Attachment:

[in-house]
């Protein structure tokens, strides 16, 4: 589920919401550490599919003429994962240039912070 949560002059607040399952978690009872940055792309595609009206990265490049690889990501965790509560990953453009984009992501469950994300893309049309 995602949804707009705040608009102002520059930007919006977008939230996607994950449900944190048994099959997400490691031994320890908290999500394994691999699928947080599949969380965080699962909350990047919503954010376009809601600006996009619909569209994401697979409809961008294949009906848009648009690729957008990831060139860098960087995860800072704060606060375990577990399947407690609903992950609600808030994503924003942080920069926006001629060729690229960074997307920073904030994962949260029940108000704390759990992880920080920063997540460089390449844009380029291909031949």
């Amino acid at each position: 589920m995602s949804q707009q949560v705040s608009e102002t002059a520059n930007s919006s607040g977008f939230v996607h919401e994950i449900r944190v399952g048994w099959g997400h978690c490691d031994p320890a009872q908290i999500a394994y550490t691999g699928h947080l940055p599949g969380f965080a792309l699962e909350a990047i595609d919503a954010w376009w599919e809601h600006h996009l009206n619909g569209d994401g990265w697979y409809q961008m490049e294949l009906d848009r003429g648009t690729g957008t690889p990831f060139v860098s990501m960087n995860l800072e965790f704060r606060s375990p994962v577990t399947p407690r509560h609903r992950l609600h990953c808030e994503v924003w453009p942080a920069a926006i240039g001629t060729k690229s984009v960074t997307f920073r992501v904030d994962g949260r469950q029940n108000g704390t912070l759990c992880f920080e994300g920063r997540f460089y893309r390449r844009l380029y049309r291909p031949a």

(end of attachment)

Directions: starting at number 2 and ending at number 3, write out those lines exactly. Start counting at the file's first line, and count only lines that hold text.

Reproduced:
């Protein structure tokens, strides 16, 4: 589920919401550490599919003429994962240039912070 949560002059607040399952978690009872940055792309595609009206990265490049690889990501965790509560990953453009984009992501469950994300893309049309 995602949804707009705040608009102002520059930007919006977008939230996607994950449900944190048994099959997400490691031994320890908290999500394994691999699928947080599949969380965080699962909350990047919503954010376009809601600006996009619909569209994401697979409809961008294949009906848009648009690729957008990831060139860098960087995860800072704060606060375990577990399947407690609903992950609600808030994503924003942080920069926006001629060729690229960074997307920073904030994962949260029940108000704390759990992880920080920063997540460089390449844009380029291909031949």
């Amino acid at each position: 589920m995602s949804q707009q949560v705040s608009e102002t002059a520059n930007s919006s607040g977008f939230v996607h919401e994950i449900r944190v399952g048994w099959g997400h978690c490691d031994p320890a009872q908290i999500a394994y550490t691999g699928h947080l940055p599949g969380f965080a792309l699962e909350a990047i595609d919503a954010w376009w599919e809601h600006h996009l009206n619909g569209d994401g990265w697979y409809q961008m490049e294949l009906d848009r003429g648009t690729g957008t690889p990831f060139v860098s990501m960087n995860l800072e965790f704060r606060s375990p994962v577990t399947p407690r509560h609903r992950l609600h990953c808030e994503v924003w453009p942080a920069a926006i240039g001629t060729k690229s984009v960074t997307f920073r992501v904030d994962g949260r469950q029940n108000g704390t912070l759990c992880f920080e994300g920063r997540f460089y893309r390449r844009l380029y049309r291909p031949a």